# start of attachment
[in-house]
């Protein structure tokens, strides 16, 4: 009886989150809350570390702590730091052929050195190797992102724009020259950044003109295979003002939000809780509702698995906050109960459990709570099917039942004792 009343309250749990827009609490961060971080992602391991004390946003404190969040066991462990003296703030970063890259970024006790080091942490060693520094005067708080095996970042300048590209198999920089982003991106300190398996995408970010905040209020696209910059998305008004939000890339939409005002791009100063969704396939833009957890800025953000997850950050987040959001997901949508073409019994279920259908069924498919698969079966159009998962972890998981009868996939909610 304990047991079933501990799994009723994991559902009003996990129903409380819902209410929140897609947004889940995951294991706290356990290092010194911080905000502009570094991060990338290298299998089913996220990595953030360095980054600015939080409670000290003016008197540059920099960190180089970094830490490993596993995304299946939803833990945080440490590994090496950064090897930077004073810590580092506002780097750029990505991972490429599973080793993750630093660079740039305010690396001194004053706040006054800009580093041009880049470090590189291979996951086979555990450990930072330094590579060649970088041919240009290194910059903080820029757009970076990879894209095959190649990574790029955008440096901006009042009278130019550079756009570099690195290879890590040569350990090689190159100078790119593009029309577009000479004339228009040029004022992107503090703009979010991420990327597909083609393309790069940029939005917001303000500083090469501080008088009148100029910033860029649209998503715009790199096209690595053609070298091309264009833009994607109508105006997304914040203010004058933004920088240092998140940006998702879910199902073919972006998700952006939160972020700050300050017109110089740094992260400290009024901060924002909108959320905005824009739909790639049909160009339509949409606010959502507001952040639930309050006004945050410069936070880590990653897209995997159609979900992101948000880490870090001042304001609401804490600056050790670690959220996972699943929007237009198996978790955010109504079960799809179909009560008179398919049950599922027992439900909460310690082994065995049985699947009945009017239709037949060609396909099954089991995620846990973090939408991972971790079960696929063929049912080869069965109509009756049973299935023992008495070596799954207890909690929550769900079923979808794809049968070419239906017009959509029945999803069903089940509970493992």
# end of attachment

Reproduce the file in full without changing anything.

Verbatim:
[in-house]
């Protein structure tokens, strides 16, 4: 009886989150809350570390702590730091052929050195190797992102724009020259950044003109295979003002939000809780509702698995906050109960459990709570099917039942004792 009343309250749990827009609490961060971080992602391991004390946003404190969040066991462990003296703030970063890259970024006790080091942490060693520094005067708080095996970042300048590209198999920089982003991106300190398996995408970010905040209020696209910059998305008004939000890339939409005002791009100063969704396939833009957890800025953000997850950050987040959001997901949508073409019994279920259908069924498919698969079966159009998962972890998981009868996939909610 304990047991079933501990799994009723994991559902009003996990129903409380819902209410929140897609947004889940995951294991706290356990290092010194911080905000502009570094991060990338290298299998089913996220990595953030360095980054600015939080409670000290003016008197540059920099960190180089970094830490490993596993995304299946939803833990945080440490590994090496950064090897930077004073810590580092506002780097750029990505991972490429599973080793993750630093660079740039305010690396001194004053706040006054800009580093041009880049470090590189291979996951086979555990450990930072330094590579060649970088041919240009290194910059903080820029757009970076990879894209095959190649990574790029955008440096901006009042009278130019550079756009570099690195290879890590040569350990090689190159100078790119593009029309577009000479004339228009040029004022992107503090703009979010991420990327597909083609393309790069940029939005917001303000500083090469501080008088009148100029910033860029649209998503715009790199096209690595053609070298091309264009833009994607109508105006997304914040203010004058933004920088240092998140940006998702879910199902073919972006998700952006939160972020700050300050017109110089740094992260400290009024901060924002909108959320905005824009739909790639049909160009339509949409606010959502507001952040639930309050006004945050410069936070880590990653897209995997159609979900992101948000880490870090001042304001609401804490600056050790670690959220996972699943929007237009198996978790955010109504079960799809179909009560008179398919049950599922027992439900909460310690082994065995049985699947009945009017239709037949060609396909099954089991995620846990973090939408991972971790079960696929063929049912080869069965109509009756049973299935023992008495070596799954207890909690929550769900079923979808794809049968070419239906017009959509029945999803069903089940509970493992």